In this blog post we are doing something a bit different. Our tech team will offer some insights into how we tackled texturing issues alongside Graphine in order to make sure we managed to run the game on a wider array of graphics hardware while still maintaining visual quality. While this is primarily a post targeted at other developers, it might be interesting to a wider audience to get a glimpse into the development process and challenges.
In Conan Exiles we use a large number of high resolution textures (4K, some 2K, even a couple 8K ones). We have a pretty large open world, and numerous items, placeables, building pieces and characters, which all adds up to a significant amount of memory. Disk space is not a very critical resource, but VRAM, or shared memory on consoles being in very short supply, we knew early on we were going to have issues with getting this to fit in memory. As expected, a few months from our early access release we ended up with blurry textures on machines with 2GB of VRAM, and we would either fail allocation of GPU resources entirely on 1GB VRAM machines, or suffer from massive stalls as memory was swapped in and out of system memory. Even on 4GB VRAM setups we would still notice the odd blurry texture.
Above: [Blurry textures on 2GB VRAM machines]
Our options were:
- use much lower resolution textures (through aggressive higher mip level streaming), using the built in Unreal Engine system of specifying texture groups with different streaming rules. This would have resulted in much lower visual quality, and been relatively time consuming to setup in the best way.
- Ensure that distinct parts of the game world had a budget for unique textures which are only visible in these areas, in addition to common texture pools. This would have allowed us to stream in and out entire texture sets based on player position, and reduce the need for continuously streaming things in and out. This approach however would have required significant authoring work (on top of the code work), so was not a viable at that point in production. Setting up and sticking to memory budgets is difficult when available upfront, but almost impossible late in production.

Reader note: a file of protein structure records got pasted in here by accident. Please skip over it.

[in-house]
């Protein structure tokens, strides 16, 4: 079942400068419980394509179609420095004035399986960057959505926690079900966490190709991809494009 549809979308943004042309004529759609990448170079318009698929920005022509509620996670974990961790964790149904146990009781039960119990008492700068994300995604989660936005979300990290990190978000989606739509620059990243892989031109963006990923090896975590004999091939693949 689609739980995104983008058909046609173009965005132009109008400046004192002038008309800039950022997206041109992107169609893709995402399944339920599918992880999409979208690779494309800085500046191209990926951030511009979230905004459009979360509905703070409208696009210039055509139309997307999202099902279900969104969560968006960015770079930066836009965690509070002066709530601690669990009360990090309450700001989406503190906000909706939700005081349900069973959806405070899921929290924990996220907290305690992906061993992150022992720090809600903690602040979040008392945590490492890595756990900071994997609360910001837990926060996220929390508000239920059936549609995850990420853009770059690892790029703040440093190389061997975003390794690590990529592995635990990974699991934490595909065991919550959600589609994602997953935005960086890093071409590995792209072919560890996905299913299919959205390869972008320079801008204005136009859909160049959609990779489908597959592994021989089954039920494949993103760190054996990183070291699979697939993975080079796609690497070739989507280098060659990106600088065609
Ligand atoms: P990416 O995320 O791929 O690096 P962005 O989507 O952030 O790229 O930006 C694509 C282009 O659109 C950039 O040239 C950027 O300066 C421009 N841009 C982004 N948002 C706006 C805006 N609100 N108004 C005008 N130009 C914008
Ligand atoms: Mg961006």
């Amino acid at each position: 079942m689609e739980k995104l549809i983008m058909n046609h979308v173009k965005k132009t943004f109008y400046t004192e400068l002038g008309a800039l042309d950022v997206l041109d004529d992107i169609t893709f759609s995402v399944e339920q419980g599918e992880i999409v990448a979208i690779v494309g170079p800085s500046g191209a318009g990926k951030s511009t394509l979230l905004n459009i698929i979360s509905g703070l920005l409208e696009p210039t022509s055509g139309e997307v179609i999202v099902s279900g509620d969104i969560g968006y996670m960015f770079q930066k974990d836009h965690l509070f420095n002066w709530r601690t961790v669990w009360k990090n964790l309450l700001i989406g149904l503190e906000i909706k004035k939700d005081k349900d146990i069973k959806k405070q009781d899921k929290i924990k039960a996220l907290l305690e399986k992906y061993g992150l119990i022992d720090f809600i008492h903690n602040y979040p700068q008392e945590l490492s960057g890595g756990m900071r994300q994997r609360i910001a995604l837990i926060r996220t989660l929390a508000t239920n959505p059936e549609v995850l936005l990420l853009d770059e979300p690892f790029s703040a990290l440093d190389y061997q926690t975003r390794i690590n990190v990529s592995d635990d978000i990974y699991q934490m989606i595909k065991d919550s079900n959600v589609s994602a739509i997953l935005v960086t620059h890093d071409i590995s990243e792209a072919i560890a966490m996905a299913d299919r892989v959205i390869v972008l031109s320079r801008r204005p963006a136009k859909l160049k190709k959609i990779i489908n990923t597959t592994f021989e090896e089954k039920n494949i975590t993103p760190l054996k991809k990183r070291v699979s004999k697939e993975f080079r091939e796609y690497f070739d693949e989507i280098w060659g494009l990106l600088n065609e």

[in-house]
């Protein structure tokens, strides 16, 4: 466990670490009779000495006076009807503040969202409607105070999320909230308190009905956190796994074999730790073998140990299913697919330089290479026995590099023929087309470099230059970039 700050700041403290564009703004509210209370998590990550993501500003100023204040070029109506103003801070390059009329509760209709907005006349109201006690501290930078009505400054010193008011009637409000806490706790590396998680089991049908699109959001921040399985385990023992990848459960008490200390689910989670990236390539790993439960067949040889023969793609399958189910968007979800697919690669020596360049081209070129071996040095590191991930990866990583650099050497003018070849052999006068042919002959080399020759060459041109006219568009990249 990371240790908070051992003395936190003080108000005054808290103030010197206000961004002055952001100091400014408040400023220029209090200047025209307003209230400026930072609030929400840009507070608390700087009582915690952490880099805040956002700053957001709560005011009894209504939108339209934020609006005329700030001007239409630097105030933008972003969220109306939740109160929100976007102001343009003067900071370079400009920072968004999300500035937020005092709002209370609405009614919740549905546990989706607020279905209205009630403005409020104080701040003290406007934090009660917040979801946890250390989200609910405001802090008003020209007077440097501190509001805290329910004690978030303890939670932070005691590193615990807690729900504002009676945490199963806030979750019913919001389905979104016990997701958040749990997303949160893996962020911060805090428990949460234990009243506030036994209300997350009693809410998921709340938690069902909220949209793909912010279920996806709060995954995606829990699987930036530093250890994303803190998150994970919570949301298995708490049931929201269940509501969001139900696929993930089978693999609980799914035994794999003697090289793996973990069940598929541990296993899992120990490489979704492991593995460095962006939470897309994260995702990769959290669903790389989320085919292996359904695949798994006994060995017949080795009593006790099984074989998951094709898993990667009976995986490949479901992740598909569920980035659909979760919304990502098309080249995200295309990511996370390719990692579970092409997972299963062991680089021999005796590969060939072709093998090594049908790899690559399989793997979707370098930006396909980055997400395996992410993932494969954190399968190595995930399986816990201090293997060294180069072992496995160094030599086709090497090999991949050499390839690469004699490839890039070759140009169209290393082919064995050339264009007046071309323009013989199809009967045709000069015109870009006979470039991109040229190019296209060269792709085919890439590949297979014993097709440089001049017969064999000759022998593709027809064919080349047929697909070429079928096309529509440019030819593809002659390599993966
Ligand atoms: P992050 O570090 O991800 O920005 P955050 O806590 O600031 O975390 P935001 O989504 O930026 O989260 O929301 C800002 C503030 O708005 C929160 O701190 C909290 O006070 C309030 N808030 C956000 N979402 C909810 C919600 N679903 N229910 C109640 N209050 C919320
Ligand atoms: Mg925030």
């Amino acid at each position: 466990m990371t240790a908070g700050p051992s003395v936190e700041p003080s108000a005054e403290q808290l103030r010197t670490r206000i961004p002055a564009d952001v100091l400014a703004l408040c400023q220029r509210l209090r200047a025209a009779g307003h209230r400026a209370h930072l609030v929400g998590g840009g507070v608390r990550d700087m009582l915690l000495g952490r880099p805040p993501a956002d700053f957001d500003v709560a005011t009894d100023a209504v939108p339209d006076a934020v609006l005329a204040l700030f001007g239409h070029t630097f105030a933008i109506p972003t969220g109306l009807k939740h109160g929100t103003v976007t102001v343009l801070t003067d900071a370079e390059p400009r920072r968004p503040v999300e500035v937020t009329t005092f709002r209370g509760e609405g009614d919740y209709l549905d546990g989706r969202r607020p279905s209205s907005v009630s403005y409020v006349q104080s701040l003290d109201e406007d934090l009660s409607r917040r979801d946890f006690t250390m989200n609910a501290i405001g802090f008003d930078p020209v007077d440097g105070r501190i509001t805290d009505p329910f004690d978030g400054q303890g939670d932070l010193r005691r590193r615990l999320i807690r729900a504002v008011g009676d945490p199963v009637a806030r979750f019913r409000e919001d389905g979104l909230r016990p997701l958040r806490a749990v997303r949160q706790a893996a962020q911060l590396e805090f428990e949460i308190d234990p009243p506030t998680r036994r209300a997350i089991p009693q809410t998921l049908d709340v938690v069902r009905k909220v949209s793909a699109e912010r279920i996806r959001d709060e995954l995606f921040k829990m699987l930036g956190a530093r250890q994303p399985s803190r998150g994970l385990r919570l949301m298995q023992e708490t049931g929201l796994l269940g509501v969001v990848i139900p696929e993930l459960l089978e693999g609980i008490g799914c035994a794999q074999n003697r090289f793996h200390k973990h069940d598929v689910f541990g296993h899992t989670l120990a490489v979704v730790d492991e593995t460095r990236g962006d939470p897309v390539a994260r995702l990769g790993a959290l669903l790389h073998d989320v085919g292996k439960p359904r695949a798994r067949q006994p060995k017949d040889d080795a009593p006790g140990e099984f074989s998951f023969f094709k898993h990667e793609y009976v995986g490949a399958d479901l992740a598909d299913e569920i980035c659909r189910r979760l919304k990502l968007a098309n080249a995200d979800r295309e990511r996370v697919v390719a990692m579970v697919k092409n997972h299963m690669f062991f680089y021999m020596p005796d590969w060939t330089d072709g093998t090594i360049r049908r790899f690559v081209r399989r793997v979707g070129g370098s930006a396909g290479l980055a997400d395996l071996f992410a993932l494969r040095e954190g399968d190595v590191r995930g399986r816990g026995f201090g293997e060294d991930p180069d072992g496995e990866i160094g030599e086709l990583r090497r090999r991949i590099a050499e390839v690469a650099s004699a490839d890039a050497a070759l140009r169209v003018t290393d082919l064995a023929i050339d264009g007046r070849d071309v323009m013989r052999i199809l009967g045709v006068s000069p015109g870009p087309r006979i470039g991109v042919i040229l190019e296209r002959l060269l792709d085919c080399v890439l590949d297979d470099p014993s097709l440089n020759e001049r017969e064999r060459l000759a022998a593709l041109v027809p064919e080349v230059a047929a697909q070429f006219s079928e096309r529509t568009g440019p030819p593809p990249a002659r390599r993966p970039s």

- Granite (a middleware), which in theory would be able to serve as a complete solution for texture streaming and compression. (Very) roughly speaking, Granite is a virtual texturing solution, which stores all the texture data it handles in its own chunked data format (offline). At runtime, it will add one more rendertarget to your gbuffer set, storing exact coverage information for various textures. It then uses this information to determine what needs to be streamed in and out, allowing you to end up with pretty much perfect pixel density for the active resolution for close to the minimum required texture pool size. We will primarily focus in this post on our integration of it and the workflow we ended up using for it, but you can find more detailed information on it here: http://graphinesoftware.com/products/granite-sdk
On paper, Granite sounded like exactly what we needed, not only because it would allow us to get better visual quality on lower end PCs, but it would also allow us to limit our texture pool size significantly, which on consoles where you only have around 5Gb of shared system and video memory at your disposal is extremely valuable. In practice, there was a major blocker: the majority of our textures and materials were already created and setup in Unreal, and Granite required data to be setup in a different way, through their tool, which would convert the textures into their steaming tiled format.